For my maiden blog-post I thought it would be appropriate to reflect on the composite photos I’ve worked on thus far while pursing my Masters degree and how it’s changed this far. I originally titled the project, “The Dogfather” but I’ve changed it to Canis Sapiens; canis like as in canis familiaris the scientific name for dogs and sapiens as in homo sapiens the scientific name for humans; so essentially a play on “dog people” because I want the emphasis more on the dogs and less on a specific “dog-father.”
After beginning this series, I was introduced to the work of composite photographer Julie Blackmon whose own work is inspired by 17th Century Dutch and Flemish Artists who painted domestic scenes full of chaotic children and similarly her composite photographs feature chaotic domestic scenes usually filled with children. Below are a few of my favorites by her:
For my own series, I started off wanting to tell the story of a “dog-father” who lives with and cares for three chaotic dogs that are always involved in whatever domestic task or daily routine he is doing. I wanted it to be kind of a play on the idea that a lot of people in their twenties and thirties are waiting to have children and in place of children always seem to have dogs or cats. So I wanted to push that idea to more or less make the viewer feel like the dogs are more like children than pets; kind of an ironic twist on waiting to have children but having dogs that are children instead.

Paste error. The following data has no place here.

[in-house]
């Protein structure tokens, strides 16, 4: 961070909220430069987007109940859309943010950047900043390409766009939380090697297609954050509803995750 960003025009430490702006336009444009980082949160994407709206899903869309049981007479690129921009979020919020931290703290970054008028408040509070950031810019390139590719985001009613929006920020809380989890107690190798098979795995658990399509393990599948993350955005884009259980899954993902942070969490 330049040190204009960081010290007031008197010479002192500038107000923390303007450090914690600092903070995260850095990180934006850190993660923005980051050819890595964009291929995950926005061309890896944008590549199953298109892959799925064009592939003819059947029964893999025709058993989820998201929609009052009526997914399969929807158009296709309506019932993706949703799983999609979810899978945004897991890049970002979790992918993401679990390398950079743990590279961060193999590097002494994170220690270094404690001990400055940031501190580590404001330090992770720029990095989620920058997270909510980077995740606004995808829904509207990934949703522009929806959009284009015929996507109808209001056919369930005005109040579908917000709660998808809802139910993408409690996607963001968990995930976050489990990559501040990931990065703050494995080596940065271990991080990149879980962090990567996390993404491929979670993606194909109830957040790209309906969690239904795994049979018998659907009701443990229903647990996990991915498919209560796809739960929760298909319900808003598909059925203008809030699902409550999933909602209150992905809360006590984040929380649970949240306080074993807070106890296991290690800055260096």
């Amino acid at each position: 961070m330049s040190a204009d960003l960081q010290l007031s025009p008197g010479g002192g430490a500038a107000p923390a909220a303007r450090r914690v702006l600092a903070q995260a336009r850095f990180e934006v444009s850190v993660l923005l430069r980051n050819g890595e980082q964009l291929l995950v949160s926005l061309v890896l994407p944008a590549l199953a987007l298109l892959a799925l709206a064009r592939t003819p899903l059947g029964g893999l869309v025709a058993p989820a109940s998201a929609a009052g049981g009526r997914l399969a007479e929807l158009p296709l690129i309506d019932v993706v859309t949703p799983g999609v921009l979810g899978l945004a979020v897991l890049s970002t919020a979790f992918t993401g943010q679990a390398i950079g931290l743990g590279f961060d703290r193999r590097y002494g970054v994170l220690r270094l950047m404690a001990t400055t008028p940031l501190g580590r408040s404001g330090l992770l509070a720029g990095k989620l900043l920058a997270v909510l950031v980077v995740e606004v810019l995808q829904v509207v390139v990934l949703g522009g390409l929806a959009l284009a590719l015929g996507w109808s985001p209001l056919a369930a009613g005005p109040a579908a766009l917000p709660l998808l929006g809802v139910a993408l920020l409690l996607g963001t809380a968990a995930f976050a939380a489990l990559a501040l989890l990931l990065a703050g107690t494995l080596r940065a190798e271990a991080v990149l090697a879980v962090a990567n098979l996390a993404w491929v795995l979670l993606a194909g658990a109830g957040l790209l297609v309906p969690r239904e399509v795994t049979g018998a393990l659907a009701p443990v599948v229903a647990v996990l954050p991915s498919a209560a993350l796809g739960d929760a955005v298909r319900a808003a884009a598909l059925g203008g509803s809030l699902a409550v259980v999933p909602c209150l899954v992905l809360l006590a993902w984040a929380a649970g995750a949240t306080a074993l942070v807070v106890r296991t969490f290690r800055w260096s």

After my first full graduate critique on the project last spring, I decided to try a little bit of a different direction by not including a human figure into the photos. Most of the feedback from that critique centered around trying to make the dogs act a little bit more like humans and that I might not even need to have a human in the photos either.
After getting some feedback on these last two images, which to me didn’t have the same feeling as the first part of the series (in a where do I go from here that doesn’t involve dressing my dogs up in clothing type of way) I decided to try to go back to these more “domestic, everyday life type of scenes” to see if that felt more genuine.
The last three images I’ve just done on my own outside of actual classes so that’s why there are very few. After the very last image I still feel like I need that human element in them and I do plan on incorporating that back in the work I’m going to be doing this semester. I don’t want the images to feel like a household of dogs that live on their own or something like that; but I’m looking into ways to incorporate that physical human element in interesting ways that don’t make the human turn into the star of the photo.